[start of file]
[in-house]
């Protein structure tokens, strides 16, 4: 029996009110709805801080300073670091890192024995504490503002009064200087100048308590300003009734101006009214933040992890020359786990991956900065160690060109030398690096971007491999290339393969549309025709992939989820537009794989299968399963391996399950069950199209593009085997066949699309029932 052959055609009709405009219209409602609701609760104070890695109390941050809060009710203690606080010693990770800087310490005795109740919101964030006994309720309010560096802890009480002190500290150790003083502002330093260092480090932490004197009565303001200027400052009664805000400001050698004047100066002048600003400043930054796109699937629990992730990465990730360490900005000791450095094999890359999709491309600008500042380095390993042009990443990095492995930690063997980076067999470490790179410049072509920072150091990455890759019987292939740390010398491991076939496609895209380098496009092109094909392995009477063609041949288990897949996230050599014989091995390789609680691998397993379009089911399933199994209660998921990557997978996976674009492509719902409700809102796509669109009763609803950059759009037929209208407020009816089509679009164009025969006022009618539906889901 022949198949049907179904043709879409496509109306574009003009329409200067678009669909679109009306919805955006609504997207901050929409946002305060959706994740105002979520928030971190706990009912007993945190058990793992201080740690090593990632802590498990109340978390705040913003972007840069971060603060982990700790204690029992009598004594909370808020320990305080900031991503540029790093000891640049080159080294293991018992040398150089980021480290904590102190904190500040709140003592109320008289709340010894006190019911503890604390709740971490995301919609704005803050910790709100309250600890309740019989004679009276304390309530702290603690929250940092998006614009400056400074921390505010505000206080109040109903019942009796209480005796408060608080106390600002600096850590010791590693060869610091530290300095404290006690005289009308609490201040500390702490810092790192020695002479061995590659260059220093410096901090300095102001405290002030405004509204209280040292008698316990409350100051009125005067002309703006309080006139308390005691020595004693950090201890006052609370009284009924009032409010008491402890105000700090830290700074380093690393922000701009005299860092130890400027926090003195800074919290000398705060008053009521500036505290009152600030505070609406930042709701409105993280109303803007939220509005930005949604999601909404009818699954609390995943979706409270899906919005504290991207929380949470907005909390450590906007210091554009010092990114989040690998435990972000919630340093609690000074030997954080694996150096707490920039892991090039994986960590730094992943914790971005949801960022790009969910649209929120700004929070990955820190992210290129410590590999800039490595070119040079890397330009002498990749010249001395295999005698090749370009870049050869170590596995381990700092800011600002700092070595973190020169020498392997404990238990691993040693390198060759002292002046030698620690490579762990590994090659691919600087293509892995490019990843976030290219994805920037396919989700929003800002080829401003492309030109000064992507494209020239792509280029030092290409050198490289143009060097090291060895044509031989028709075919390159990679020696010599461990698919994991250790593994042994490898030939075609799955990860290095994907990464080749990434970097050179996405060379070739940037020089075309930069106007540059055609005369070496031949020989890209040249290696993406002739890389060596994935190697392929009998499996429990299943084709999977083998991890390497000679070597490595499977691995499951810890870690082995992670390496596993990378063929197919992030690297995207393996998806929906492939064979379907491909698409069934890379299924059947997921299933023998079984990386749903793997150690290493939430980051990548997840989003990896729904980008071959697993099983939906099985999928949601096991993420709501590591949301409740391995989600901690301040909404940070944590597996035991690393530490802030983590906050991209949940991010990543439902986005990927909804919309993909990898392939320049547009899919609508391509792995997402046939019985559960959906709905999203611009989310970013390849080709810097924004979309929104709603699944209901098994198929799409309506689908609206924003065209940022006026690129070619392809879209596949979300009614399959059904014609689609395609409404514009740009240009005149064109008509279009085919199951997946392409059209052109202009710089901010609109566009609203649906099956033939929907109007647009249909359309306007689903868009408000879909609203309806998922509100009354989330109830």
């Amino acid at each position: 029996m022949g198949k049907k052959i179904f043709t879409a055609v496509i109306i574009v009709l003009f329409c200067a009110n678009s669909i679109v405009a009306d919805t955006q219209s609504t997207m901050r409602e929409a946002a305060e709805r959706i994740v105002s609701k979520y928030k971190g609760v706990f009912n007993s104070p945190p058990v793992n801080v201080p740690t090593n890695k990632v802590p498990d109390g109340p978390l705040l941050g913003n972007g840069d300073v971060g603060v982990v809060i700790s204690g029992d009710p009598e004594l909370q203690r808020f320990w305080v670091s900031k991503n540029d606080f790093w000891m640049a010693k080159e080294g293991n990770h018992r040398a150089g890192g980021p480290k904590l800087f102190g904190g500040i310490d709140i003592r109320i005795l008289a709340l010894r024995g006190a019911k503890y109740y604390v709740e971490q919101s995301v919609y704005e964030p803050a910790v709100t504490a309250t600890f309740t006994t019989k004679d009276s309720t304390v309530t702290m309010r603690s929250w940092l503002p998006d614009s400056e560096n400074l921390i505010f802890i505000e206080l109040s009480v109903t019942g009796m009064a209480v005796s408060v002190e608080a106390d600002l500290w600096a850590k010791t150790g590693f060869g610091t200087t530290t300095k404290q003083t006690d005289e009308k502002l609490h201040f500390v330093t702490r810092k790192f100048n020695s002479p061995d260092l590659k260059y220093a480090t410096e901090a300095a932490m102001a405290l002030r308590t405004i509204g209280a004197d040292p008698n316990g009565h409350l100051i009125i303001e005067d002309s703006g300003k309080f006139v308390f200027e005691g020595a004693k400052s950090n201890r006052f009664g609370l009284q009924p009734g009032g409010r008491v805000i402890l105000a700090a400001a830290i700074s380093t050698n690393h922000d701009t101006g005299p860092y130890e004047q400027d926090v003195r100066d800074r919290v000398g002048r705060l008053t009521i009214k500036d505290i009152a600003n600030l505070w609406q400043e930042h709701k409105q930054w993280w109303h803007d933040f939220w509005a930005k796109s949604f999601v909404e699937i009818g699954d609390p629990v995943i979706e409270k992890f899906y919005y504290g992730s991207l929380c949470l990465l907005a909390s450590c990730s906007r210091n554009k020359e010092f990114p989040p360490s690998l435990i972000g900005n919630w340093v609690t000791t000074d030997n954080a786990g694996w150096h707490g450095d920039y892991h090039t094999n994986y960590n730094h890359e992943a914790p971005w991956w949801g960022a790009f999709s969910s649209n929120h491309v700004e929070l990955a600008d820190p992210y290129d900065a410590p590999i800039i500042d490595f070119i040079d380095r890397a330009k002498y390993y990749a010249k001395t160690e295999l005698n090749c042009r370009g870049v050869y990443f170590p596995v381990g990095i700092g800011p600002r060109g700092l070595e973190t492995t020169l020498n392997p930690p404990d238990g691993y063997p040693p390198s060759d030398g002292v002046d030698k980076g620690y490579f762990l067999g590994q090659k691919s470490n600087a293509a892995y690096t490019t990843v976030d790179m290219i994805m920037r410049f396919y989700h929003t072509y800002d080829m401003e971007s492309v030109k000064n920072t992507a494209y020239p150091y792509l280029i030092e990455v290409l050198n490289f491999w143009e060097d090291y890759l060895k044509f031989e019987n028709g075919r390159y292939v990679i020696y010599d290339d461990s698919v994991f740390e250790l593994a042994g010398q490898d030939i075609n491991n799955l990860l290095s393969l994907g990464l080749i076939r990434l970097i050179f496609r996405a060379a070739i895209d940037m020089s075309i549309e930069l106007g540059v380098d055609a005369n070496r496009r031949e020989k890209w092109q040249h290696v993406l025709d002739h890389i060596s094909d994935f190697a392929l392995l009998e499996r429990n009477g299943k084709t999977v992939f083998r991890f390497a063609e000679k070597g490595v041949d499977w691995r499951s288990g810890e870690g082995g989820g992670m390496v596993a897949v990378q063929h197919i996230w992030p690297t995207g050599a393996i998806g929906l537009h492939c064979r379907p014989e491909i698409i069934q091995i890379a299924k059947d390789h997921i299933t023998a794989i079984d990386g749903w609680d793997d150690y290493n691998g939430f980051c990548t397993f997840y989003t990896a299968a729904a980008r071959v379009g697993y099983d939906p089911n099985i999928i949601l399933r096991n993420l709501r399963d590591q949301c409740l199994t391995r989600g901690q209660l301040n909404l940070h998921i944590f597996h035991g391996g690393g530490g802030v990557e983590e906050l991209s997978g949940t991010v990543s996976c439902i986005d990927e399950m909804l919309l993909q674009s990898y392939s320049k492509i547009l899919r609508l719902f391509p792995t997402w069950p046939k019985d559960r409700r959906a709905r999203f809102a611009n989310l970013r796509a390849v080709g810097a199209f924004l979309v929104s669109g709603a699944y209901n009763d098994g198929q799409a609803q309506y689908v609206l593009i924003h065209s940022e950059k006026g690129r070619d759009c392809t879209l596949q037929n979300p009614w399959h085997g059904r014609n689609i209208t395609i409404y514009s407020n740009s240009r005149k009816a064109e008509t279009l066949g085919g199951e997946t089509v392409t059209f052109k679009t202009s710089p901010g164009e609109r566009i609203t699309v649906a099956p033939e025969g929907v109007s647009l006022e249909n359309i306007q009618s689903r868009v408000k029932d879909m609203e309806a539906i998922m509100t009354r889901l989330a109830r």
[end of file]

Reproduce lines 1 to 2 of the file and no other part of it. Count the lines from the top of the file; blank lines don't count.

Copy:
[in-house]
């Protein structure tokens, strides 16, 4: 029996009110709805801080300073670091890192024995504490503002009064200087100048308590300003009734101006009214933040992890020359786990991956900065160690060109030398690096971007491999290339393969549309025709992939989820537009794989299968399963391996399950069950199209593009085997066949699309029932 052959055609009709405009219209409602609701609760104070890695109390941050809060009710203690606080010693990770800087310490005795109740919101964030006994309720309010560096802890009480002190500290150790003083502002330093260092480090932490004197009565303001200027400052009664805000400001050698004047100066002048600003400043930054796109699937629990992730990465990730360490900005000791450095094999890359999709491309600008500042380095390993042009990443990095492995930690063997980076067999470490790179410049072509920072150091990455890759019987292939740390010398491991076939496609895209380098496009092109094909392995009477063609041949288990897949996230050599014989091995390789609680691998397993379009089911399933199994209660998921990557997978996976674009492509719902409700809102796509669109009763609803950059759009037929209208407020009816089509679009164009025969006022009618539906889901 022949198949049907179904043709879409496509109306574009003009329409200067678009669909679109009306919805955006609504997207901050929409946002305060959706994740105002979520928030971190706990009912007993945190058990793992201080740690090593990632802590498990109340978390705040913003972007840069971060603060982990700790204690029992009598004594909370808020320990305080900031991503540029790093000891640049080159080294293991018992040398150089980021480290904590102190904190500040709140003592109320008289709340010894006190019911503890604390709740971490995301919609704005803050910790709100309250600890309740019989004679009276304390309530702290603690929250940092998006614009400056400074921390505010505000206080109040109903019942009796209480005796408060608080106390600002600096850590010791590693060869610091530290300095404290006690005289009308609490201040500390702490810092790192020695002479061995590659260059220093410096901090300095102001405290002030405004509204209280040292008698316990409350100051009125005067002309703006309080006139308390005691020595004693950090201890006052609370009284009924009032409010008491402890105000700090830290700074380093690393922000701009005299860092130890400027926090003195800074919290000398705060008053009521500036505290009152600030505070609406930042709701409105993280109303803007939220509005930005949604999601909404009818699954609390995943979706409270899906919005504290991207929380949470907005909390450590906007210091554009010092990114989040690998435990972000919630340093609690000074030997954080694996150096707490920039892991090039994986960590730094992943914790971005949801960022790009969910649209929120700004929070990955820190992210290129410590590999800039490595070119040079890397330009002498990749010249001395295999005698090749370009870049050869170590596995381990700092800011600002700092070595973190020169020498392997404990238990691993040693390198060759002292002046030698620690490579762990590994090659691919600087293509892995490019990843976030290219994805920037396919989700929003800002080829401003492309030109000064992507494209020239792509280029030092290409050198490289143009060097090291060895044509031989028709075919390159990679020696010599461990698919994991250790593994042994490898030939075609799955990860290095994907990464080749990434970097050179996405060379070739940037020089075309930069106007540059055609005369070496031949020989890209040249290696993406002739890389060596994935190697392929009998499996429990299943084709999977083998991890390497000679070597490595499977691995499951810890870690082995992670390496596993990378063929197919992030690297995207393996998806929906492939064979379907491909698409069934890379299924059947997921299933023998079984990386749903793997150690290493939430980051990548997840989003990896729904980008071959697993099983939906099985999928949601096991993420709501590591949301409740391995989600901690301040909404940070944590597996035991690393530490802030983590906050991209949940991010990543439902986005990927909804919309993909990898392939320049547009899919609508391509792995997402046939019985559960959906709905999203611009989310970013390849080709810097924004979309929104709603699944209901098994198929799409309506689908609206924003065209940022006026690129070619392809879209596949979300009614399959059904014609689609395609409404514009740009240009005149064109008509279009085919199951997946392409059209052109202009710089901010609109566009609203649906099956033939929907109007647009249909359309306007689903868009408000879909609203309806998922509100009354989330109830």